Aguilar appreciated CHAMP’s career readiness workshops, which introduce participants to CHLA department heads and mentors. Among other topics, the students took a deep dive into health law, hospital finance and infrastructure, government and community affairs, innovation, enterprise strategy, general pediatrics and diversity, equality and inclusion.
Many of the department heads were women, which “inspired me to push through toward my own goals,” says Aguilar. As she makes post-college plans, CHAMP “has given me a taste of what I could do in the future.”
Among the CHAMP alumni who addressed participants this year was Adrian Sibal, a member of the 2021 CHAMP cohort, who also had an early connection to CHLA. A friend and classmate during elementary school was diagnosed with leukemia and Sibal visited him in the hospital. Though his friend died in 2011, Sibal was left with an impression of Children’s Hospital as a place that “recognizes each patient and family are unique.”
His CHAMP internship was a hybrid—part virtual, part in person—due to the COVID-19 pandemic. Even so, he says, he got a “strong foundation for what could be next for me” working in the Office of Community Affairs.
Building a future
Sibal is among the half of CHAMP interns who go on to get hired in a health care position. (The other half typically continue their education.)
In November 2021, Sibal became an official CHLA team member as Institutional Review Board (IRB) Coordinator in the hospital’s Human Subjects Protection Program, which oversees the safety of clinical trial participants. “It’s a wear-all-hats opportunity,” he says.
He especially enjoys working with scientists, physicians and pharmacists. “It’s a privilege to get to learn from them,” says Sibal, who is simultaneously pursuing his master’s in health care management.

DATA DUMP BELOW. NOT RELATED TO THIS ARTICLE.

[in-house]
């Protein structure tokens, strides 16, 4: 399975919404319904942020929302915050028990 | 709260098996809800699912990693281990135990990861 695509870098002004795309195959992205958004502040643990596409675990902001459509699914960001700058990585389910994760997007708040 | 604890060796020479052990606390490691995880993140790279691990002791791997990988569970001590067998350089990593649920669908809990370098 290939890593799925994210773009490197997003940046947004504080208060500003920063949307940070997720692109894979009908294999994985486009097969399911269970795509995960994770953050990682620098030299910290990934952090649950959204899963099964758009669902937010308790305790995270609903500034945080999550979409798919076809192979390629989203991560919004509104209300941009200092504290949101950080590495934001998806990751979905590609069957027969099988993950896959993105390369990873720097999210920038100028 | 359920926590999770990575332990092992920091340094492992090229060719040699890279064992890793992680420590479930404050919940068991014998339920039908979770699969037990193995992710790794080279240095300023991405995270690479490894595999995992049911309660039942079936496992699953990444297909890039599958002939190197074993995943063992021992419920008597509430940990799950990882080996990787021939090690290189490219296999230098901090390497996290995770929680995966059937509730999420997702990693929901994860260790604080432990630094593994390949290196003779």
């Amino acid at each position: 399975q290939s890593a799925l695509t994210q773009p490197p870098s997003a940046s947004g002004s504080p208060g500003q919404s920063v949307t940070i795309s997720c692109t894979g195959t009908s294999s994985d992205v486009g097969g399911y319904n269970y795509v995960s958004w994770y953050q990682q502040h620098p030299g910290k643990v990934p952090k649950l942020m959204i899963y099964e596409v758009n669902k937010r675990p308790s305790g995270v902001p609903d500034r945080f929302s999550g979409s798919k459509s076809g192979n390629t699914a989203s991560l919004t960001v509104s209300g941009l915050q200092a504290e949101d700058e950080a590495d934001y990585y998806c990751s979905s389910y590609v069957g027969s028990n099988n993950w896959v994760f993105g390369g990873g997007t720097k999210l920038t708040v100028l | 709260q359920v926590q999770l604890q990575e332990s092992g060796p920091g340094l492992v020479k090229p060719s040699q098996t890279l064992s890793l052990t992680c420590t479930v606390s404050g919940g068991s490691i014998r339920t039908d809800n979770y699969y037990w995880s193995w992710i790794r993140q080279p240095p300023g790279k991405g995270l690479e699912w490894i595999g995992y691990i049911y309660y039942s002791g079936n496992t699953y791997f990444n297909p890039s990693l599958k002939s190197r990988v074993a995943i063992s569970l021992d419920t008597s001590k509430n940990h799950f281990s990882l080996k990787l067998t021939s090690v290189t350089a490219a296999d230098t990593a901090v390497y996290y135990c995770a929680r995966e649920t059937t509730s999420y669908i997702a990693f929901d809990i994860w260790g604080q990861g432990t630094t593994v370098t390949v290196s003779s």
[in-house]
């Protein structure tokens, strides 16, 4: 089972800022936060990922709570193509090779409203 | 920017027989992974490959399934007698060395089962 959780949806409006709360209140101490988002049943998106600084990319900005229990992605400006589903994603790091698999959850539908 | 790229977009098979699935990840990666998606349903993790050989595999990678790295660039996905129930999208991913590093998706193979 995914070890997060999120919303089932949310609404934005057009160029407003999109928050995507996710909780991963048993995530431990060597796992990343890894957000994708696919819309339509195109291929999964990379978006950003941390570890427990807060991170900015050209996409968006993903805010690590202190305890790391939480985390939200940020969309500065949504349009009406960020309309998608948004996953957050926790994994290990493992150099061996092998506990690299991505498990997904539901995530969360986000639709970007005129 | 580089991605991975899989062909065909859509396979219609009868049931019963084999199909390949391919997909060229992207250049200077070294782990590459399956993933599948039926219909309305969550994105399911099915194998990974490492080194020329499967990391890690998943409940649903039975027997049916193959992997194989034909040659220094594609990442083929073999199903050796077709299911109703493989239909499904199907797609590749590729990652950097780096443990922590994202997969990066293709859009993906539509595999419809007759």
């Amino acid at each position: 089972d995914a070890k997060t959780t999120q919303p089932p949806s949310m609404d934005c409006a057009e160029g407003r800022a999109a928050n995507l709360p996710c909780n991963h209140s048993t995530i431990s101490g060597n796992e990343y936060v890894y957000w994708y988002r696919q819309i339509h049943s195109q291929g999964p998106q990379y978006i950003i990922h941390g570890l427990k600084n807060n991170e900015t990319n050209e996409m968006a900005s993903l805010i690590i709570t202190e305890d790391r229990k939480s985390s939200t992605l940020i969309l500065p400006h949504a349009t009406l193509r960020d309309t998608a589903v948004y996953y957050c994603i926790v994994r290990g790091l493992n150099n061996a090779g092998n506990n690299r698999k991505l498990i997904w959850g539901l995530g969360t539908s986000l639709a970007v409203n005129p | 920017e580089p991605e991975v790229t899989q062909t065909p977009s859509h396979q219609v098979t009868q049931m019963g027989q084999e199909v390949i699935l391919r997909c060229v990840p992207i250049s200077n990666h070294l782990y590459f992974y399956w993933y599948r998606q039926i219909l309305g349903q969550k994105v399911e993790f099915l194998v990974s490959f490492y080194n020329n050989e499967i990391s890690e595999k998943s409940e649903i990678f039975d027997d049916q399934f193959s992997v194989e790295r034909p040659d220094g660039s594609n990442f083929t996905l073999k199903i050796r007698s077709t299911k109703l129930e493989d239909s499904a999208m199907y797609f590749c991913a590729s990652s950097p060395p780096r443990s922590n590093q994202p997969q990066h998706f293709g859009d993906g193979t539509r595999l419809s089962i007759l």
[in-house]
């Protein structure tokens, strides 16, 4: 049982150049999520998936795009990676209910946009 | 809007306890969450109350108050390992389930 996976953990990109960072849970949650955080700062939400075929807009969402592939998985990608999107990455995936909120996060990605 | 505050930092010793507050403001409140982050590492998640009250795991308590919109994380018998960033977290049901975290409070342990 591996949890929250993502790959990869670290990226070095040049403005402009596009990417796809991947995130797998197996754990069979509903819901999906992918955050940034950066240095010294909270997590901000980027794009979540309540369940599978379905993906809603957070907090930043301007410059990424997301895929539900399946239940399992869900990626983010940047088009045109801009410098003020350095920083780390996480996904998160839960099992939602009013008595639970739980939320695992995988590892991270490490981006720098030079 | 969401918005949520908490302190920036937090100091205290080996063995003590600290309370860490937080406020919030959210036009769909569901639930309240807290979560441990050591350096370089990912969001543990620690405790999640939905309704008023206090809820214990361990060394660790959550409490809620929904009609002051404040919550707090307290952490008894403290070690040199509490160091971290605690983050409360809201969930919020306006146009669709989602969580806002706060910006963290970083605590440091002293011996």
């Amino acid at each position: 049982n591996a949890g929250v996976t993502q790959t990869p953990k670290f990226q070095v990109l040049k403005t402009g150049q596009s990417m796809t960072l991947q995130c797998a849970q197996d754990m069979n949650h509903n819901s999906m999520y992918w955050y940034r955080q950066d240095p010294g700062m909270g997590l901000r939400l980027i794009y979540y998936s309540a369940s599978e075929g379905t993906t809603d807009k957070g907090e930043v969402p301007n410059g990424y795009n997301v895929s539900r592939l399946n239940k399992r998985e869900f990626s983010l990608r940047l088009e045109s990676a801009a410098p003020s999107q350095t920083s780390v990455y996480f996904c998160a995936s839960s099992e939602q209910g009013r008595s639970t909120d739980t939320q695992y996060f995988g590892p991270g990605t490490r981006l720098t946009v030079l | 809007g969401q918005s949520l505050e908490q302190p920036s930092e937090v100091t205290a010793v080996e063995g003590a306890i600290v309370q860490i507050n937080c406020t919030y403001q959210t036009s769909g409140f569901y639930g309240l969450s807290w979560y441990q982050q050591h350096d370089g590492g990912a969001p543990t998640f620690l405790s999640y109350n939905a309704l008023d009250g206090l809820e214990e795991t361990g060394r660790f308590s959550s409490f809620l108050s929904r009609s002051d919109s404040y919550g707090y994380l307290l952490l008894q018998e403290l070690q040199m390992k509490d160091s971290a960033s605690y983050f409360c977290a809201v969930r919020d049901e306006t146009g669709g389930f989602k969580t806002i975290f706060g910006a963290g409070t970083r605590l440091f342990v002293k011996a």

Kevin Lewis had been working as an emergency medical technician for a decade when he decided to pursue a career in health care administration. But making that change “felt like a huge risk,” he recalls.
CHAMP eased the way for his life-changing move, Lewis says, with its real-life insights and “access to executive leadership.” Seven years later, Lewis is now Director of Specialty Care Centers at CHLA, with six outpatient clinics under his supervision.
From the very start of his CHAMP internship, Lewis focused on building relationships—something he advises other participants to do. He also encourages them to “get comfortable with being uncomfortable and push yourself beyond what you believed you could ever do.”
Aguilar agrees. She advises other students,“If you’re committed to doing something in health care, CHAMP is one of the best opportunities. They work with you and want you to succeed, no matter the obstacles. Go for it.”
Before her CHAMP internship ended in September, Esther Kim visited the Cancer and Blood Disease Institute and found her former patient room. “It all came back to me,” she says, “including the sense that I was proud of myself for all I had achieved.”
Standing in that room where she’d gone through so much, Kim got a hint of her future in medicine. “I told myself, ‘You’re here—right where you’re supposed to be.’”